Switch to: References

Add citations

You must login to add citations.
  1. Dialogue in the making: emotional engagement with materials.Ingar Brinck & Vasudevi Reddy - 2020 - Phenomenology and the Cognitive Sciences 19 (1):23-45.
    Taking a psychological and philosophical outlook, we approach making as an embodied and embedded skill via the skilled artisan’s experience of having a corporeal, nonlinguistic dialogue with the material while working with it. We investigate the dynamic relation between maker and material through the lens of pottery as illustrated by wheel throwing, claiming that the experience of dialogue signals an emotional involvement with clay. The examination of Merleau-Ponty’s phenomenology of habit, the skilled intentionality framework, and material engagement theory shows that (...)
    Download  
    Translate
     
     
    Export citation  
     
    Bookmark  
  • Réponses À Marta Caravà, Jean-Marie Chevalier Et Roberta Dreon.Pierre Steiner - 2020 - European Journal of Pragmatism and American Philosophy 12 (1).
    Download  
    Translate
     
     
    Export citation  
     
    Bookmark  
  • Institutions and Other Things: Critical Hermeneutics, Postphenomenology and Material Engagement Theory.Tailer G. Ransom & Shaun Gallagher - forthcoming - AI and Society:1-8.
    Don Ihde and Lambros Malafouris have argued that “we are homo faber not just because we make things but also because we are made by them.” The emphasis falls on the idea that the things that we create, use, rely on—that is, those things with which we engage—have a recursive effect on human existence. We make things, but we also make arrangements, many of which are long-standing, material, social, normative, economic, institutional, and/or political, and many of which are supported by (...)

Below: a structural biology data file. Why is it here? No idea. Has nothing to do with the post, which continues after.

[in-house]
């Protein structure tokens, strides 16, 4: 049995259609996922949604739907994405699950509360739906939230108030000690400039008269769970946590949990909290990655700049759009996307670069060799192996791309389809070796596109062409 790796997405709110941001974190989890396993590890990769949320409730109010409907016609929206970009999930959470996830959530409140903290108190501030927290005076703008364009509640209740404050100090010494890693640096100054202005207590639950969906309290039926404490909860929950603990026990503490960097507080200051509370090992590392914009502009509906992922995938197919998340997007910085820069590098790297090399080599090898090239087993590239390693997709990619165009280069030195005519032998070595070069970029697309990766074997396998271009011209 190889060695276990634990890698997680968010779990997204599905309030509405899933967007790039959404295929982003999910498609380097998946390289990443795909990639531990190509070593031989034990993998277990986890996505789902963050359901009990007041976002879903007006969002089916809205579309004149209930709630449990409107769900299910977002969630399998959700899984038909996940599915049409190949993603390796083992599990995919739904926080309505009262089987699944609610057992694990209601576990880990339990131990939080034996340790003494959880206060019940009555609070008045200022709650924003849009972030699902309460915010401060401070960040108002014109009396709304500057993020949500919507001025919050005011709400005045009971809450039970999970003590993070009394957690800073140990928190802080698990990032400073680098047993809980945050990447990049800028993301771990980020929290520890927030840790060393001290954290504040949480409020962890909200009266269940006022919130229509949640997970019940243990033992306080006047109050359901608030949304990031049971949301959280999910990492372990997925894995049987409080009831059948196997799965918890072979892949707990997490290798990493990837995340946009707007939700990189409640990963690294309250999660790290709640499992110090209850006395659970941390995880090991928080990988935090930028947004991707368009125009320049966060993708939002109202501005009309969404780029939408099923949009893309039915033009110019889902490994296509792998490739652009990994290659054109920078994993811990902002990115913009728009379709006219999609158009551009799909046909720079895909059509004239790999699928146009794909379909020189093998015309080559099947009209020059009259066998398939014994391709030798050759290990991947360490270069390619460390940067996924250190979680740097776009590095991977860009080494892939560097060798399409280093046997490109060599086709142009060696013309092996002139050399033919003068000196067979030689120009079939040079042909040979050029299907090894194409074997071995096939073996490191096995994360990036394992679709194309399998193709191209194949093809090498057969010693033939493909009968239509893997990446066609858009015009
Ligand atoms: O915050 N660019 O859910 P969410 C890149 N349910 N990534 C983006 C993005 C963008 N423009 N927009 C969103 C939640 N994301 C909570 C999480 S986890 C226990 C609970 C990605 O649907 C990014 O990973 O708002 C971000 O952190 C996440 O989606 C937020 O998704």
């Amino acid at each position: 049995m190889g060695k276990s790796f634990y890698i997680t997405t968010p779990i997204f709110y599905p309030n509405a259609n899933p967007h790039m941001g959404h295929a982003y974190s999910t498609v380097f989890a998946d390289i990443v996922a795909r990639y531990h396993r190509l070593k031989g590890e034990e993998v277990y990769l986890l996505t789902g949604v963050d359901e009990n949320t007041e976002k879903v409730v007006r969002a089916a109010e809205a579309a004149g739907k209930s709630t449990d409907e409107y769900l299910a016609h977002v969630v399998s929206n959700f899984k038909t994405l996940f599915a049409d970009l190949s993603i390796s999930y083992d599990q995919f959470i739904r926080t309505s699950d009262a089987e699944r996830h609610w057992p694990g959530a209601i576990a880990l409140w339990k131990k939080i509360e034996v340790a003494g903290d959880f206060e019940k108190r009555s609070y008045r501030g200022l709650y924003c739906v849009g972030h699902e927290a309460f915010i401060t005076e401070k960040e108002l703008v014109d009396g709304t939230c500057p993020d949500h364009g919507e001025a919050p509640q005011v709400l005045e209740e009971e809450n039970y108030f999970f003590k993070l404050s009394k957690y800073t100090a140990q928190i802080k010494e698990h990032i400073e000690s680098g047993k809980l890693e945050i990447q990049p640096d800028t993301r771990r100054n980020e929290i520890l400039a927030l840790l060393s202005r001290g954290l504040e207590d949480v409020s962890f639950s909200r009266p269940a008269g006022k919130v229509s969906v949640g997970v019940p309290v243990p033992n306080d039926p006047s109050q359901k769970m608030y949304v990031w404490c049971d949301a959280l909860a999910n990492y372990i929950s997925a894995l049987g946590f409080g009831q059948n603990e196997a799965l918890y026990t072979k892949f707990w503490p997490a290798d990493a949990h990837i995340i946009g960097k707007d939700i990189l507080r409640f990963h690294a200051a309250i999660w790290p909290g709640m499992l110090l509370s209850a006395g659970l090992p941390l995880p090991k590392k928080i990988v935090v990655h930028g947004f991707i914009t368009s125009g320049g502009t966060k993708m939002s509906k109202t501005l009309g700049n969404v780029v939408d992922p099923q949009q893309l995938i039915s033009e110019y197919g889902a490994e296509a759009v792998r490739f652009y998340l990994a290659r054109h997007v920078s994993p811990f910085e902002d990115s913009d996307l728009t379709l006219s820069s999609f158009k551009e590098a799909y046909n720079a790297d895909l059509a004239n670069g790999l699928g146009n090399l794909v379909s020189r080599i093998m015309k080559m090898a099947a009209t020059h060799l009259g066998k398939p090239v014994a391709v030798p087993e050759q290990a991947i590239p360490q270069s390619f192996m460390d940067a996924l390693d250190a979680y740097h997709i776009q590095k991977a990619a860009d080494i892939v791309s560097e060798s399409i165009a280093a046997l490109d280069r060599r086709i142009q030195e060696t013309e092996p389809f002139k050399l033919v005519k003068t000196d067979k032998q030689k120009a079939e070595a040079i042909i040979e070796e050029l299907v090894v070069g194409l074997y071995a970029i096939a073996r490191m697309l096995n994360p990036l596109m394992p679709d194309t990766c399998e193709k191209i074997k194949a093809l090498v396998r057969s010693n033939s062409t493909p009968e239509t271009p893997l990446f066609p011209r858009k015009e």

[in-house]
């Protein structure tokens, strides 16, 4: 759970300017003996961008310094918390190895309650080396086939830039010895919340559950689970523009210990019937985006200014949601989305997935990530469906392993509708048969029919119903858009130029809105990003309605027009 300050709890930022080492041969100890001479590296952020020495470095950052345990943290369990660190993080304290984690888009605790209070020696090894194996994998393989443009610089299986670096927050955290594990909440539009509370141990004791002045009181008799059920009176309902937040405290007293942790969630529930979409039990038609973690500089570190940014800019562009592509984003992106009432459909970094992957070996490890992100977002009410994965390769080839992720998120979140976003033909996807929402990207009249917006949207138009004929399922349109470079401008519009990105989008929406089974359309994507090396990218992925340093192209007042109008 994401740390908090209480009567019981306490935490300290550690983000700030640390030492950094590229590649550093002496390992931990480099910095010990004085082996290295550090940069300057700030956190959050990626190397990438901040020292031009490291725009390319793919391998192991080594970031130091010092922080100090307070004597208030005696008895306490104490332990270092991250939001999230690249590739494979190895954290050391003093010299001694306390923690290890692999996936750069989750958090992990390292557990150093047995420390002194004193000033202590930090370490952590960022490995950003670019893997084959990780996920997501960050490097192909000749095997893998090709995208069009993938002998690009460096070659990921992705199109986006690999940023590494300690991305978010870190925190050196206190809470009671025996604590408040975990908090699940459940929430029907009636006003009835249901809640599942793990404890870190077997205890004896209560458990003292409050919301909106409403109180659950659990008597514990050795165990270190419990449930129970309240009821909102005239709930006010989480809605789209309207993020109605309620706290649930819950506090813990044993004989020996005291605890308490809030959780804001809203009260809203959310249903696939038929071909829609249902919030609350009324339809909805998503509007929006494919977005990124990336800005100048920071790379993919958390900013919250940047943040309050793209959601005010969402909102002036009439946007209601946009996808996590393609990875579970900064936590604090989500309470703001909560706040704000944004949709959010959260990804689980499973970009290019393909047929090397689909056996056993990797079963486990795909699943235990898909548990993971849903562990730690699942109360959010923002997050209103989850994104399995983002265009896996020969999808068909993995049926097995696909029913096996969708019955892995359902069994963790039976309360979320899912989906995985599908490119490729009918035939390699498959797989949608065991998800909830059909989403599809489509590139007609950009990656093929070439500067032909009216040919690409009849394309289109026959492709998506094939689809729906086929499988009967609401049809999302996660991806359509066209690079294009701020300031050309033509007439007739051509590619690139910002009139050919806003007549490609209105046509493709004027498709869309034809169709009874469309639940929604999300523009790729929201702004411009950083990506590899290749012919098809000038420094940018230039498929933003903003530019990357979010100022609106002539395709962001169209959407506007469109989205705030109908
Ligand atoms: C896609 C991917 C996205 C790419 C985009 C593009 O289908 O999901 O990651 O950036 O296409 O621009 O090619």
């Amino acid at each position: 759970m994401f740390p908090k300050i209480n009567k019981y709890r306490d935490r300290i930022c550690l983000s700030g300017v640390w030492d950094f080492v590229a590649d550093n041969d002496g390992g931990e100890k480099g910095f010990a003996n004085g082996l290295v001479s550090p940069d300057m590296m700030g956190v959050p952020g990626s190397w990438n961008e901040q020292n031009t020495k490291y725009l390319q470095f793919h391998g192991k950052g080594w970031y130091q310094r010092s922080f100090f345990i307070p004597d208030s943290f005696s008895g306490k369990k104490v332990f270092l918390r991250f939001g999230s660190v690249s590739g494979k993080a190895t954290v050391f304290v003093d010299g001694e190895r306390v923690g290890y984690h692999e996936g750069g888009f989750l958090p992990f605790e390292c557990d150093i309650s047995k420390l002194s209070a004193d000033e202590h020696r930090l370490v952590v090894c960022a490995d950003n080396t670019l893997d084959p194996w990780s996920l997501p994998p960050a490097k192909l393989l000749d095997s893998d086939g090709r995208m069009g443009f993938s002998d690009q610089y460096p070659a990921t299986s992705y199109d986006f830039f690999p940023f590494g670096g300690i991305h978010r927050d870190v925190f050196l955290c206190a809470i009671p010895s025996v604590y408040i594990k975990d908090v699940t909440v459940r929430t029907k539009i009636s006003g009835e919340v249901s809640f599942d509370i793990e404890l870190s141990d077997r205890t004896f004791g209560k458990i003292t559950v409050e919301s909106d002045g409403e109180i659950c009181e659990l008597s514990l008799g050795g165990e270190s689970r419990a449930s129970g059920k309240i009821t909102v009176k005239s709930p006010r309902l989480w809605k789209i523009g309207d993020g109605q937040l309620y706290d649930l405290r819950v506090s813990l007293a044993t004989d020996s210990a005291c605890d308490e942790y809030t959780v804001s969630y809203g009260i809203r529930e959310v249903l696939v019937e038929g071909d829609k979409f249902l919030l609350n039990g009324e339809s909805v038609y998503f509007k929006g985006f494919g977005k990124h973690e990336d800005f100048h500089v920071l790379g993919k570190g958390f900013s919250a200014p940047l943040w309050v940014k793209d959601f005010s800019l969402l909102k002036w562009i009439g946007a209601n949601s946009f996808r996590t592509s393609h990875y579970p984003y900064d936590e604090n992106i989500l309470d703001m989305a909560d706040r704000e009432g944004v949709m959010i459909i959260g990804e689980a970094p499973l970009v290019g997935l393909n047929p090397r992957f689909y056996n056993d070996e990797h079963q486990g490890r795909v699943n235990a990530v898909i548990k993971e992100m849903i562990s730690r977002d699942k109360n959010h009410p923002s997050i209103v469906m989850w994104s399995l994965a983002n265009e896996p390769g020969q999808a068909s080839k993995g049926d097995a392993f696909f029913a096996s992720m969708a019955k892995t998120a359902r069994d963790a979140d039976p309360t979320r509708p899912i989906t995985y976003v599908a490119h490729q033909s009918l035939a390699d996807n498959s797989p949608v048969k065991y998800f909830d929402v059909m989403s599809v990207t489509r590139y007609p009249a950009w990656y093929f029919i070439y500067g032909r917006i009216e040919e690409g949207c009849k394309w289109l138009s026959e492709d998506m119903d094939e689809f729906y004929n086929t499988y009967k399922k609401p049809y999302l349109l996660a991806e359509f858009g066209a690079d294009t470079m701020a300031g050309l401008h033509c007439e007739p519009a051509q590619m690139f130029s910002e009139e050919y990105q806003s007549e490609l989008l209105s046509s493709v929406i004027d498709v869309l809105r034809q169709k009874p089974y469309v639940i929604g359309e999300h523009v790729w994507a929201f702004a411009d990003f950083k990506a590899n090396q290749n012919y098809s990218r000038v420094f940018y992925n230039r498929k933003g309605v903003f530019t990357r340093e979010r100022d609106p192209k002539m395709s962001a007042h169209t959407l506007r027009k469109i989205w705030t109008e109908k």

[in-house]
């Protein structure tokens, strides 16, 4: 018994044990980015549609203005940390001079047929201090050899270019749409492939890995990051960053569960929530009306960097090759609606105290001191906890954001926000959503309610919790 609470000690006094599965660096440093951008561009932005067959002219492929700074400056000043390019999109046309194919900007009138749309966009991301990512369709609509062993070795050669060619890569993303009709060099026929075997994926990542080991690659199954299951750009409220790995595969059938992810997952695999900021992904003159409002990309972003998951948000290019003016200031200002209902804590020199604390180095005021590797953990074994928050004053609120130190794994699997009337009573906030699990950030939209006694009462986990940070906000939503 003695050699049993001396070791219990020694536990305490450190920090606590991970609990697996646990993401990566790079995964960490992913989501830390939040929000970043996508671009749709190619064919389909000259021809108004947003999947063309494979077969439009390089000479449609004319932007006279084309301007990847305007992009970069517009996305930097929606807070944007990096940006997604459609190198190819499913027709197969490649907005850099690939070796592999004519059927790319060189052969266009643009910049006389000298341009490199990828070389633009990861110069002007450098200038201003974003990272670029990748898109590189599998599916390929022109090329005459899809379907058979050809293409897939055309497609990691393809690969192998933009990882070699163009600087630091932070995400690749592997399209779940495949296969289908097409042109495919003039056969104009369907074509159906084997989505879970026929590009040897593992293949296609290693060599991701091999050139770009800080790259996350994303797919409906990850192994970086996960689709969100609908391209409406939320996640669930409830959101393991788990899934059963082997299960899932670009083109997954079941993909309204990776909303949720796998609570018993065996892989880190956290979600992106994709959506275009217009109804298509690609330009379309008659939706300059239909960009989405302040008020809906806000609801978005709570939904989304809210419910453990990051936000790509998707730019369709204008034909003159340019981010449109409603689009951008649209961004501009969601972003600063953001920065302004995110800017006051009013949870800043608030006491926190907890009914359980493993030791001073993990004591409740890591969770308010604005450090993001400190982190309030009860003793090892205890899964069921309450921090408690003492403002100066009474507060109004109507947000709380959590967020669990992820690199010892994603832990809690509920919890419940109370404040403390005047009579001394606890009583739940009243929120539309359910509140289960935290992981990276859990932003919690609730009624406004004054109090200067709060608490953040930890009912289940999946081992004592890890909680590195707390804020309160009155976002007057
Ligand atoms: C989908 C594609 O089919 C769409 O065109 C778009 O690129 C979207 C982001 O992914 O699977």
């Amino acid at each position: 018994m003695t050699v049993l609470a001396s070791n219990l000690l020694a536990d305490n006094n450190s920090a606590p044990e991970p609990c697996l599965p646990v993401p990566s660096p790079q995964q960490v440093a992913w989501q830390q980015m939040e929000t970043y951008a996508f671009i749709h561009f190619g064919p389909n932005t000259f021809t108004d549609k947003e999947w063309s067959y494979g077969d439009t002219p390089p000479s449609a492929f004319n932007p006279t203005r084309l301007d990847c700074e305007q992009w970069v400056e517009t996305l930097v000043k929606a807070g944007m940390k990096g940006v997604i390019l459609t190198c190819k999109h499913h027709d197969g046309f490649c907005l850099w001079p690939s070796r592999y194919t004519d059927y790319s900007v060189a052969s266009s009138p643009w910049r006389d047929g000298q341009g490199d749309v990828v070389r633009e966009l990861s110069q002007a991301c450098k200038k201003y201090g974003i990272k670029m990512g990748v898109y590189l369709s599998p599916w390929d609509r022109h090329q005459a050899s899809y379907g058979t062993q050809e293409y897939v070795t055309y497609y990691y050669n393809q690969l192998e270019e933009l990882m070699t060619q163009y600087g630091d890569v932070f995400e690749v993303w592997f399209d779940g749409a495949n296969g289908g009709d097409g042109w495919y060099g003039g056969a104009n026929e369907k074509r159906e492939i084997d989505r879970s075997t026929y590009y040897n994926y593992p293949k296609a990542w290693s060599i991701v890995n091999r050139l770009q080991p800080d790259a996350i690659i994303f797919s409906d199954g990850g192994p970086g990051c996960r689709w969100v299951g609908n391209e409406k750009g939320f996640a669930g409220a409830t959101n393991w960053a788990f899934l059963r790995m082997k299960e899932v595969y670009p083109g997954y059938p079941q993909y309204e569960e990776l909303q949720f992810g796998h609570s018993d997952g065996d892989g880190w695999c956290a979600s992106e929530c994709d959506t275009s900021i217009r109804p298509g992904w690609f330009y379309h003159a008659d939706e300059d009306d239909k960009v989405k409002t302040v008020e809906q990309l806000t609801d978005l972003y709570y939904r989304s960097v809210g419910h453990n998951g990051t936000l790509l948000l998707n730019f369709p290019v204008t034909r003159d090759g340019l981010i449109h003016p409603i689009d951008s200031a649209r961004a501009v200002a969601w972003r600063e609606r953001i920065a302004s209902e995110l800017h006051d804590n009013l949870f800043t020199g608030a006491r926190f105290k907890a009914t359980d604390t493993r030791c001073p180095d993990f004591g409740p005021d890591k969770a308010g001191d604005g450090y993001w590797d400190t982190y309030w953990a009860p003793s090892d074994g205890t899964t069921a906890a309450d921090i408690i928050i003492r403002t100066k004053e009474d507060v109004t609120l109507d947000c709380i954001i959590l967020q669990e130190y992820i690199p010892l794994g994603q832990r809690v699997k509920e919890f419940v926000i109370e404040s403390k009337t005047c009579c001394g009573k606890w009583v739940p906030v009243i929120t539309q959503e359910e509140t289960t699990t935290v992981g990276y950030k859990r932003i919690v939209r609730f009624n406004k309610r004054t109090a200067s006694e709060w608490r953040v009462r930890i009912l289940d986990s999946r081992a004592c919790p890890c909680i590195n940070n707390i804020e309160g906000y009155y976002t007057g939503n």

Download  
     
    Export citation  
     
    Bookmark  
  • Apperceptive Patterning: Artefaction, Extensional Beliefs and Cognitive Scaffolding.Ekin Erkan - 2020 - Cosmos and History 16 (1):125-178.
    In “Psychopower and Ordinary Madness” my ambition, as it relates to Bernard Stiegler’s recent literature, was twofold: 1) critiquing Stiegler’s work on exosomatization and artefactual posthumanism—or, more specifically, nonhumanism—to problematize approaches to media archaeology that rely upon technical exteriorization; 2) challenging how Stiegler engages with Giuseppe Longo and Francis Bailly’s conception of negative entropy. These efforts were directed by a prevalent techno-cultural qualifier: the rise of Synthetic Intelligence (including neural nets, deep learning, predictive processing and Bayesian models of cognition). This (...)
    Download  
     
    Export citation  
     
    Bookmark